My kids have had popularity issues too. I generally pat 'em on the head & tell them some people are just jerks, but also try to involve them in other activities with kids their age (karate, church, whatever group activity you can find). It helps to have more than one social group to interact with.

A word of advice, if I may:

My advice, having somewhat been there: Don’t do it. The school years will come and go. There’s no distinct advantage to skipping a grade (other than, y’know, skipping the grade - the kids usually see that as an advantage in and of itself :D)

My daughter is about a grade ahead of her peers. She’s the youngest in her class, and it occasionally causes her some distress. But the real kicker is - I feel like I robbed her of some childhood. She’ll be graduating in just a couple more years! If I could go back & do it over, I’d have kept her home & waited another year to send her to kindergarten. She gained nothing from it, and lost something irreplaceable :frowning:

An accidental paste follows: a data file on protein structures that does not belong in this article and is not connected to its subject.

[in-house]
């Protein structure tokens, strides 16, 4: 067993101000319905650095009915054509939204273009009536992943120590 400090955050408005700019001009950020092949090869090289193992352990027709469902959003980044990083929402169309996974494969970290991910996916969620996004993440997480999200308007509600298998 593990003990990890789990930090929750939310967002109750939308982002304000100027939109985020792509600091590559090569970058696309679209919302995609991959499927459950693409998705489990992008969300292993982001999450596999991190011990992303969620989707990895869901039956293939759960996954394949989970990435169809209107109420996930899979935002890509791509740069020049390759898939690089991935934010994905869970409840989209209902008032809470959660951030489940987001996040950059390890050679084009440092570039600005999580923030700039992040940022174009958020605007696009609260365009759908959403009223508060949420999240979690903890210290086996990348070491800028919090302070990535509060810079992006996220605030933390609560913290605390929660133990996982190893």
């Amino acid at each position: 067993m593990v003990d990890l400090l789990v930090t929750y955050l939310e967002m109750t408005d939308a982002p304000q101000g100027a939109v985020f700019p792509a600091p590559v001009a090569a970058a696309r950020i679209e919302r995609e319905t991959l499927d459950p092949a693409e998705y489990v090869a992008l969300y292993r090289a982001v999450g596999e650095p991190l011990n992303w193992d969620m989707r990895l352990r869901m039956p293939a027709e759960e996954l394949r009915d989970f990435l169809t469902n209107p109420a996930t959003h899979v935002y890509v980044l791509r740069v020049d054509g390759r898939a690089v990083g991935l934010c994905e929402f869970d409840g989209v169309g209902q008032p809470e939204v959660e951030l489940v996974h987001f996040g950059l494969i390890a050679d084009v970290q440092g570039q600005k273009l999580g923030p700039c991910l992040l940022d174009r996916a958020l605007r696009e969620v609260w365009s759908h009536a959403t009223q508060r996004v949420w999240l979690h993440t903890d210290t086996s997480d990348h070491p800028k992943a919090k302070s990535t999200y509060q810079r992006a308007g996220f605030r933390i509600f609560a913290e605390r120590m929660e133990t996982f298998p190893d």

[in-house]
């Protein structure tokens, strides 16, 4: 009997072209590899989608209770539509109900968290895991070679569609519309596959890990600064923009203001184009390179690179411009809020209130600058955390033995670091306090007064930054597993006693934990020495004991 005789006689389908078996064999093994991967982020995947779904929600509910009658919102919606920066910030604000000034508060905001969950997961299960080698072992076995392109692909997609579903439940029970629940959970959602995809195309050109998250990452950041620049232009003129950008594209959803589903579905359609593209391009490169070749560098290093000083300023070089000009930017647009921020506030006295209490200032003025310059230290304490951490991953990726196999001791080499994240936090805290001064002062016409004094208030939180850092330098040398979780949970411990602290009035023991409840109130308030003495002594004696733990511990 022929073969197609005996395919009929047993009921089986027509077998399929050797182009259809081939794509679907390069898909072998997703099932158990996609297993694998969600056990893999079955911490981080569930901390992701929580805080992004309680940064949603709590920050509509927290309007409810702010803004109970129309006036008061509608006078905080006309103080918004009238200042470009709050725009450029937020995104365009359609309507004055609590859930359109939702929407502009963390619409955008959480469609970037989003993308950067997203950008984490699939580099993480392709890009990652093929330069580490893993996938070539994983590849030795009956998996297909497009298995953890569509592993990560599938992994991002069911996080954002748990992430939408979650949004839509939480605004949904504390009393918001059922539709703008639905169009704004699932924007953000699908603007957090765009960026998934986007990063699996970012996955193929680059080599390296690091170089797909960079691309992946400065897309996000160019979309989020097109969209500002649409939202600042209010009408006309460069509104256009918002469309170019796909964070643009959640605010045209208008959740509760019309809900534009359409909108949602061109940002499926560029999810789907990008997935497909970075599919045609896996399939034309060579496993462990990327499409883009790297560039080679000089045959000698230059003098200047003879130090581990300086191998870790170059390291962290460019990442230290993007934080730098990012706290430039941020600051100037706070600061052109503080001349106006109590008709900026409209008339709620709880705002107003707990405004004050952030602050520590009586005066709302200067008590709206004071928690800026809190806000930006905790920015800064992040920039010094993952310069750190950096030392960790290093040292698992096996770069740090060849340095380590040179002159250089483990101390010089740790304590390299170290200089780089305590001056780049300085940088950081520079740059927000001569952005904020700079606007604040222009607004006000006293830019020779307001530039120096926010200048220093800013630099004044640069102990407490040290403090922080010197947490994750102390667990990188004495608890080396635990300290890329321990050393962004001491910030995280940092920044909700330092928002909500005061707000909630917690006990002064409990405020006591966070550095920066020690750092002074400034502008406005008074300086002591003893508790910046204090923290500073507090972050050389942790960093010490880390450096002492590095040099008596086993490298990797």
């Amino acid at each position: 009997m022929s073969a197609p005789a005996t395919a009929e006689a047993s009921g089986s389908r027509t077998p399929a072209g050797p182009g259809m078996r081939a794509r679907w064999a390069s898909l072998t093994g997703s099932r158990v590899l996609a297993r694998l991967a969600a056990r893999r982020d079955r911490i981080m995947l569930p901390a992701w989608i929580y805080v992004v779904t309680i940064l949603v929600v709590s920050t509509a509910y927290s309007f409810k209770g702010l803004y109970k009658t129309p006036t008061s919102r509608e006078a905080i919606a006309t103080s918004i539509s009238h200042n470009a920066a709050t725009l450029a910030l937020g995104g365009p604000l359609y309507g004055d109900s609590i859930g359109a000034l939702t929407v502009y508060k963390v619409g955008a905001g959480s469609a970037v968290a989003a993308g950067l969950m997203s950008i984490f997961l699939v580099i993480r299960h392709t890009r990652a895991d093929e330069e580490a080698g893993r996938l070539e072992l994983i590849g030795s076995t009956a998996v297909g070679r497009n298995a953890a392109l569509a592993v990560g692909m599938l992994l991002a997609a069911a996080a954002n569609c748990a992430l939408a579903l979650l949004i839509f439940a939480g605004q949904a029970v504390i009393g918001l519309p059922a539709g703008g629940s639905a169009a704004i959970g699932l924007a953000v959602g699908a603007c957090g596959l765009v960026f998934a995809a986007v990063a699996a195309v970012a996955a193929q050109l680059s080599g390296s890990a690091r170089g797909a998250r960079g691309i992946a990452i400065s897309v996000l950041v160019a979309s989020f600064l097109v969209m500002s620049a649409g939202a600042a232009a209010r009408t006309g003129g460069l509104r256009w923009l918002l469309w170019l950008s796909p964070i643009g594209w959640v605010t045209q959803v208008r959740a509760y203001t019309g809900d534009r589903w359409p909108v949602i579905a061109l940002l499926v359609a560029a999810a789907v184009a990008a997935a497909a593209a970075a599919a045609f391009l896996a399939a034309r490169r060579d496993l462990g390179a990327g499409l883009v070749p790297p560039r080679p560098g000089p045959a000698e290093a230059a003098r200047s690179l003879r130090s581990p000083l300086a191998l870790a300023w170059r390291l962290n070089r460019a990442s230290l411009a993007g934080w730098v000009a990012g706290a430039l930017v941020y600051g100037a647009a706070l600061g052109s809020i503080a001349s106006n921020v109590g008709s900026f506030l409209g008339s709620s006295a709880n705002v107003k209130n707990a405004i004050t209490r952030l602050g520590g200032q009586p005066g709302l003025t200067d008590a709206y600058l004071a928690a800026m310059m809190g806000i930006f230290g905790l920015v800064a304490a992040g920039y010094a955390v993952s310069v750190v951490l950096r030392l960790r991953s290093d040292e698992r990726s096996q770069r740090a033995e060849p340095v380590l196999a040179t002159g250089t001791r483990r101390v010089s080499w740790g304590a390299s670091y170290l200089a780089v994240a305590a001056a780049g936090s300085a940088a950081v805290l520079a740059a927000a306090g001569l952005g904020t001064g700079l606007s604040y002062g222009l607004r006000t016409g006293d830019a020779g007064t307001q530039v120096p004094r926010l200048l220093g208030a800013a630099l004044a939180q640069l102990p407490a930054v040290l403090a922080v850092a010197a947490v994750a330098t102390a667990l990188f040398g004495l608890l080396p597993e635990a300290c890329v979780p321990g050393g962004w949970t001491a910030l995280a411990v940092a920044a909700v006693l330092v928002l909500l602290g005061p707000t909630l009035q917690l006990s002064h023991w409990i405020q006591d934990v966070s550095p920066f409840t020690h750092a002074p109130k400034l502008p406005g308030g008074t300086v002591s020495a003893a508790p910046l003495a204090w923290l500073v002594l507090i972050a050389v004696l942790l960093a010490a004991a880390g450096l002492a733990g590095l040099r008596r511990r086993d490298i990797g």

Has your daughter been tested for celiac disease? My friend’s daughter had similar symptoms at the age of 6. It took a long time to diagnose, but once they did and they removed gluten from her diet, she shot from the 5th percentile back up to the 80th. If your girl hasn’t been screened for that, she needs to be.

Regarding her social issues, you have to remember that kids are beasts and what doesn’t kill her will make her stronger. One thing that helped when my daughter went thru this in preschool was when I became the room mom. So if you can, volunteer to work in her class (provided you’re a cool mom and not some ogre who will frighten your daughter’s classmates). And set up some playdates for her. She’ll be fine. But her health issues need to be resolved asap imo.